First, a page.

It is not your job — unless explicitly asked — to rule on whether you think an artist has a future as a professional or not. Artists, if a reviewer ever tells you that you have no future as an artist, you have my permission to get the heck out of there and wipe that review from your mind. No matter how much experience I have in seeing artists develop, I still can’t predict who has the determination to put the work in and who doesn’t and neither does any other reviewer. It’s not a reviewer’s job to kill dreams. And if you give portfolio reviews just to kill dreams and you convince yourself it’s helping people then you should get yourself into some therapy, because the problem isn’t the artists, it’s something unresolved in you.
4 — Bring Your Experience to the Table
Different ADs give different reviews. And Pro Artists vary wider still. One of the fun things about giving portfolio reviews at a convention is that you’re usually in a room with a few other ADs giving reviews, and you get to eavesdrop a little. I have learned a lot from hearing folks like Irene Gallo, John Schindehette, and Zoë Robinson give reviews to artists. And it’s even more interesting to listen in on a review of the same artist you reviewed, but by a different AD or Pro. There usually tends to be overlap (that obstacle the artist is struggling with that’s obvious to you will often be just as obvious to other ADs). Since no two people will review the same artist exactly the same way, the important thing to focus on is giving that artist your review.
For example, I have often lauded Zoë on her rigorous skills portfolio reviews. I’ve often referred to her as the “finishing school” — whatever art school didn’t teach you, Zoë would catch and show you how to polish. I can’t tell you how many artists I work with were originally Zoë’s artists when she worked at Fantasy Flight. She rock tumbled them, polished off the rough edges, and passed them up the industry ladder on to things like book covers and Magic Cards. Those kind of reviews are her strength. They are NOT my strength. I focus on composition and impact, because it’s so critical to book covers. If anyone reading this has had a portfolio review with me ever, chances are we talked about Visual Hierarchy. Because it’s so important in my job, it’s really glaring when a portfolio is missing it. That’s insight I can give to an artist that a lot of other reviewers wouldn’t focus on. But they have to go to someone else to talk about Anatomy, or Lighting & Color skills, or a ton of other things.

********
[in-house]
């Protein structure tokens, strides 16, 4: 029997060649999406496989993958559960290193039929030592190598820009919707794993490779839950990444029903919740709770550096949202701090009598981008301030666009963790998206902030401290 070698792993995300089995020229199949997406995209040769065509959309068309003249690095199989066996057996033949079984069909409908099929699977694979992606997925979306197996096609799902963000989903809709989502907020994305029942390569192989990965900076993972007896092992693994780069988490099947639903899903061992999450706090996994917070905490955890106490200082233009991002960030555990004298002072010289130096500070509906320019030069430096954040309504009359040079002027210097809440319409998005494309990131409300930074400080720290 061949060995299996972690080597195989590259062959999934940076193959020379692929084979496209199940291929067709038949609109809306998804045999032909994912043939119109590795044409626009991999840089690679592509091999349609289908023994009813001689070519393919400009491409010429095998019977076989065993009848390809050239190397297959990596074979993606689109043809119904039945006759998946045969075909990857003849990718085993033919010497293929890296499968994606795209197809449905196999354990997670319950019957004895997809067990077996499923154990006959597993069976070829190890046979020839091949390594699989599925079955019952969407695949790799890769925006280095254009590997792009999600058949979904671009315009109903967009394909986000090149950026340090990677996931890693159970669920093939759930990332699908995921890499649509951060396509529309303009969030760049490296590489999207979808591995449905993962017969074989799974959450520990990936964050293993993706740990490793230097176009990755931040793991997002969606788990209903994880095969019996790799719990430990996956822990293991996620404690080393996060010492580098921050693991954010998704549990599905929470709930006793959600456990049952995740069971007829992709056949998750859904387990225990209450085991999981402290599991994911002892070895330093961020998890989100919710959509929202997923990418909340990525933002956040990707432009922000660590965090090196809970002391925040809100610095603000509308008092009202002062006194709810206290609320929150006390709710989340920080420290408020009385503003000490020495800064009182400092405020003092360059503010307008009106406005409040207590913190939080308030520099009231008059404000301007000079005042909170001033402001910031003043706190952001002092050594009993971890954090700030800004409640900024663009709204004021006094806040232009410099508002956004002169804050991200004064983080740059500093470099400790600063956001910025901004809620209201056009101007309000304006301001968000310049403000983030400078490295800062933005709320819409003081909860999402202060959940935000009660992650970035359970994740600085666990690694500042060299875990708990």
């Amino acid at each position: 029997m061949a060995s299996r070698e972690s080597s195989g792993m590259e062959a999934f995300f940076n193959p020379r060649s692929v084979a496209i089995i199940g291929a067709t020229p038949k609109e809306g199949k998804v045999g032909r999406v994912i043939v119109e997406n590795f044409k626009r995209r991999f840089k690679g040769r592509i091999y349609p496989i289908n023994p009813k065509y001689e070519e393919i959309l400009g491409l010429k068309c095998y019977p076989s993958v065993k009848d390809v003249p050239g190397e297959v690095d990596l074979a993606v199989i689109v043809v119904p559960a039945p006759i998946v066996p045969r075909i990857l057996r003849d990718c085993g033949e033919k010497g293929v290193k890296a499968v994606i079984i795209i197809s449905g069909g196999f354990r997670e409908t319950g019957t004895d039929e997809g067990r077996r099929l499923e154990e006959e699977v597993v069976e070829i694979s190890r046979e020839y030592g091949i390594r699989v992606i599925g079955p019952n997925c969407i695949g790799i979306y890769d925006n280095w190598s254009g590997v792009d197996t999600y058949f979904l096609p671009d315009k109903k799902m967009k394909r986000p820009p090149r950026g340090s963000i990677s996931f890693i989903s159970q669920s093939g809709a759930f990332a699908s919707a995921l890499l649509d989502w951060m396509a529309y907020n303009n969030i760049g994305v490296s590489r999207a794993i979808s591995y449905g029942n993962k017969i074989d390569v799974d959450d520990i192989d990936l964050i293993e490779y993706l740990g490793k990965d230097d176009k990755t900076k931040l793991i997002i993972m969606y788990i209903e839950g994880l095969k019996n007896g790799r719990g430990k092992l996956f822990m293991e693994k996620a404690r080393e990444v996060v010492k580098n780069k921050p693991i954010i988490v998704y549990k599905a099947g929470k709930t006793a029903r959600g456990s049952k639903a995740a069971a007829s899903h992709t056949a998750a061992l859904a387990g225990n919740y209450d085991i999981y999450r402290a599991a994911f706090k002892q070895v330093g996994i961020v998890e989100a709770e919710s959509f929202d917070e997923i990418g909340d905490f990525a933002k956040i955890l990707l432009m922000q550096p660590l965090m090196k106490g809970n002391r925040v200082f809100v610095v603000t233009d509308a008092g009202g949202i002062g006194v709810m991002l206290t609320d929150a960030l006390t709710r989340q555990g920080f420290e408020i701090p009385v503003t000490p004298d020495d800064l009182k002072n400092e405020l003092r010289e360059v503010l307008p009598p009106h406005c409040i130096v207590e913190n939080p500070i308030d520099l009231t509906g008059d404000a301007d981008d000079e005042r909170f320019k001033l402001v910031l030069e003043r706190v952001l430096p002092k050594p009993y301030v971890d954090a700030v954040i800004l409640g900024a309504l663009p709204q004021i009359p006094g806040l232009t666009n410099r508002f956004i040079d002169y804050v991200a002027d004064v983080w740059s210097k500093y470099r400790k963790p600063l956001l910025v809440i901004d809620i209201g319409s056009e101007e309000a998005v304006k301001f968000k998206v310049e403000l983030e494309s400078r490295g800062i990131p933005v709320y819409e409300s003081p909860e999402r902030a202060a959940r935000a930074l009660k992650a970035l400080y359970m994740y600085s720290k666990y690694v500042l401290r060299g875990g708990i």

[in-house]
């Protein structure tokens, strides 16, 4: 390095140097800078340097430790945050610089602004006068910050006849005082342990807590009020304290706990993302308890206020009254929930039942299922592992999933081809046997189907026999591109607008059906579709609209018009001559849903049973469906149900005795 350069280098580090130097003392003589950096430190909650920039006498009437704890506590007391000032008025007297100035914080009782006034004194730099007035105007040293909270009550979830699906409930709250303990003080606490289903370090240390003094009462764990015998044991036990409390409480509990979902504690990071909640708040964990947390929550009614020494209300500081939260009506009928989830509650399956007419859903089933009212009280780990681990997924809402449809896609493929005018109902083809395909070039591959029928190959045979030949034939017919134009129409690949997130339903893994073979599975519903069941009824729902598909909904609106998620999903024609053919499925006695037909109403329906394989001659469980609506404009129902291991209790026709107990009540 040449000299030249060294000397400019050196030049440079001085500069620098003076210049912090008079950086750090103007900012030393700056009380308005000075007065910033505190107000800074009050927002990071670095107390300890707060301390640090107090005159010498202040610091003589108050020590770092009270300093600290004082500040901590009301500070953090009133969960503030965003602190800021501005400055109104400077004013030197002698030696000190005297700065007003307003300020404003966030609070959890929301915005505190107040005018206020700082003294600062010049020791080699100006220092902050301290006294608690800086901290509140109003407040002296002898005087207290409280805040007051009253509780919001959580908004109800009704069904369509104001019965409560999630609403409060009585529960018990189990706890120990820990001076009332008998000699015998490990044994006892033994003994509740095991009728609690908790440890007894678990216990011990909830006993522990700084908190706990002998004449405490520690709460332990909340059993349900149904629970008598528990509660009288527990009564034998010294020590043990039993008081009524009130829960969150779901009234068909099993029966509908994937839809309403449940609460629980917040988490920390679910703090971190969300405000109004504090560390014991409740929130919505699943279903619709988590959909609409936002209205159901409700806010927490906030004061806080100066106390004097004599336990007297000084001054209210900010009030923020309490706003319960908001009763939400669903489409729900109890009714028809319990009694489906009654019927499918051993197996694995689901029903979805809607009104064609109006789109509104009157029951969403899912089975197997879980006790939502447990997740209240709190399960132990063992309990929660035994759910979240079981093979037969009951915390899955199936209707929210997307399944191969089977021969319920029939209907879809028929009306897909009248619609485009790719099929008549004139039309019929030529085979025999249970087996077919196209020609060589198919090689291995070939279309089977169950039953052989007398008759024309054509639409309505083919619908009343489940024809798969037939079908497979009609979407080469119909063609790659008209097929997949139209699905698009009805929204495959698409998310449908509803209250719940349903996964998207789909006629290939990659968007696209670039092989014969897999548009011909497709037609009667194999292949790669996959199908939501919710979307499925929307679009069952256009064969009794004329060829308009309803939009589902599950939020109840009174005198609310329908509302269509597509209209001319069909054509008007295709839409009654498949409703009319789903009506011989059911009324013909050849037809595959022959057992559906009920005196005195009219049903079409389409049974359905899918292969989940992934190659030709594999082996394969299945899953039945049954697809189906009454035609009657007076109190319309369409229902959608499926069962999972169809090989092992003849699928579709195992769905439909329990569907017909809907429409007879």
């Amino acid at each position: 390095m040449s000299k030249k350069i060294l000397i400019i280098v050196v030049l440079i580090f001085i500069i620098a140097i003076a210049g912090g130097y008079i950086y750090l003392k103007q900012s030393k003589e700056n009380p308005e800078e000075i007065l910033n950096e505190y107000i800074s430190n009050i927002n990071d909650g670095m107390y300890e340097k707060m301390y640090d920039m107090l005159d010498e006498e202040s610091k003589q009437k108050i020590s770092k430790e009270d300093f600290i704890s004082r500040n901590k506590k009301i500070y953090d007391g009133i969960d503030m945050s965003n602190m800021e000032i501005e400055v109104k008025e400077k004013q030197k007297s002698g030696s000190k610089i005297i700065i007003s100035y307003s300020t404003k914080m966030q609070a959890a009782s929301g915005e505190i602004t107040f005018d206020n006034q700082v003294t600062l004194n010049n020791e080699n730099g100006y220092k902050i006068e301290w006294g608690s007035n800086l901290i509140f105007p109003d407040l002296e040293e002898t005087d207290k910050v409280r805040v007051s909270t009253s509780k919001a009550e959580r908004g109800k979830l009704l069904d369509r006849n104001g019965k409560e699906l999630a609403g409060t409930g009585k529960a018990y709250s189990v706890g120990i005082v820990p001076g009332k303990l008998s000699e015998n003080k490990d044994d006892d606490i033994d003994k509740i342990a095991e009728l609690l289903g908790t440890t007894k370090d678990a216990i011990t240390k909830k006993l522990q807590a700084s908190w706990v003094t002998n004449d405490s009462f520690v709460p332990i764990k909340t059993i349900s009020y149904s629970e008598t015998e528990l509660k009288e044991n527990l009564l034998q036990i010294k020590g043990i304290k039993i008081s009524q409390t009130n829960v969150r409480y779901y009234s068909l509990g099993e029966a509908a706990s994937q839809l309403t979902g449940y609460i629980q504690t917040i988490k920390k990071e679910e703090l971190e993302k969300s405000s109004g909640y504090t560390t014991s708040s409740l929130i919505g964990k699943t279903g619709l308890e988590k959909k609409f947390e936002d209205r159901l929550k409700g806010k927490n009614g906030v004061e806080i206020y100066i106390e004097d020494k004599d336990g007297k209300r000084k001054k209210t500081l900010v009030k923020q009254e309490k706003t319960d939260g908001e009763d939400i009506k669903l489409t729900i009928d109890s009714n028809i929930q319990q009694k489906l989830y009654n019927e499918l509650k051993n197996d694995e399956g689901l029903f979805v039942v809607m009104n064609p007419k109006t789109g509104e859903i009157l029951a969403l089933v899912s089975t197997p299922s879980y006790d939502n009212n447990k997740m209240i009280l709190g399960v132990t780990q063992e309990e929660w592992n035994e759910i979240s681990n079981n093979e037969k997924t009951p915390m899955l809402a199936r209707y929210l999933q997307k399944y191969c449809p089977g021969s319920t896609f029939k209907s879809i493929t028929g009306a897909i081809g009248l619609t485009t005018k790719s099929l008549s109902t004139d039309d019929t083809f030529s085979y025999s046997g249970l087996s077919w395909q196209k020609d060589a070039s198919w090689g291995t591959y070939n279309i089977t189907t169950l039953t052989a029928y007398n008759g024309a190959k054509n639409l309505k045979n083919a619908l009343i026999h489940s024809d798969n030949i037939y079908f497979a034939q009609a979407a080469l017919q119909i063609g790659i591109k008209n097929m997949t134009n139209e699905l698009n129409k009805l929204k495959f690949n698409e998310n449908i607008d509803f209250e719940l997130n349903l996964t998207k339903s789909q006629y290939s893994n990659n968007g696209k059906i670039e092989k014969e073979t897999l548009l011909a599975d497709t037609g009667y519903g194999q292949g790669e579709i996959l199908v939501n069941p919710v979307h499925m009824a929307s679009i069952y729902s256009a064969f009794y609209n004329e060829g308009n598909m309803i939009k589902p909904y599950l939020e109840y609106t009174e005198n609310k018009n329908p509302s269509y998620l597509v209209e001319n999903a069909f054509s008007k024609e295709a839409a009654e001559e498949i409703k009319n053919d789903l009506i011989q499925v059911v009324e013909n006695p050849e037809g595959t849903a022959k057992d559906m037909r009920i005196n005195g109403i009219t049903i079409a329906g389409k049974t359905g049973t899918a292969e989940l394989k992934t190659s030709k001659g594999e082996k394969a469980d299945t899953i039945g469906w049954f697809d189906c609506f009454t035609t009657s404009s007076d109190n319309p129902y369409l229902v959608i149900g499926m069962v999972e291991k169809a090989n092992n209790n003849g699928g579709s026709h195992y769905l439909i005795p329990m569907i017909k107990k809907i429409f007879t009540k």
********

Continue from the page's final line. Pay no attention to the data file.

5 — Give them an Action Point
This usually comes out of the obstacle you see come to the fore that we talked about above. Don’t just tell an artist what the problem is, give them something to do about it. If their compositions aren’t dynamic enough, recommend they go over Loomis’s thumbnail and composition sections in Creative Illustration. If the problem is they want to get into children’s books and don’t know how to get their work seen, either give them some names of ADs you know, or tell them to research them among peers or online until they’ve built up a list of dream clients. If you can tell their reference is probably lazy or maybe missing entirely, then have them start taking custom reference photos themselves instead of trying to photo bash together things they find on Google Image Search.
6 — Leave them Encouraged, not Discouraged
Even if you’ve delivered some hard to swallow truths in the review, you can always end on a positive note. Often I’ll go back through their work and point out the piece I think is their strongest piece and note something that’s really working about it. Sometimes I’ll offer my email address and offer a follow-up review when they figure out how to get past whatever obstacle we talked about. Sometimes I share an anecdote about something I’ve experienced, or something an artist they might look up to struggled with. This is the part of the review that is going to be more personal to you as the reviewer, what you feel comfortable saying, how formal the review situation is, etc. But leaving folks on a high note isn’t just a courtesy, it actually directly impacts how likely they are to absorb the info you gave them and incorporate it into their development.
Now get out there and help some people! Remember, no matter what stage of development you’re at in your career, there are still folks behind you that can use some constructive feedback, especially in peer critique groups. Just remember the most important rule of giving feedback…wait until you are ASKED by the artist to give feedback. Don’t just go all over a con or the internet giving unsolicited advice.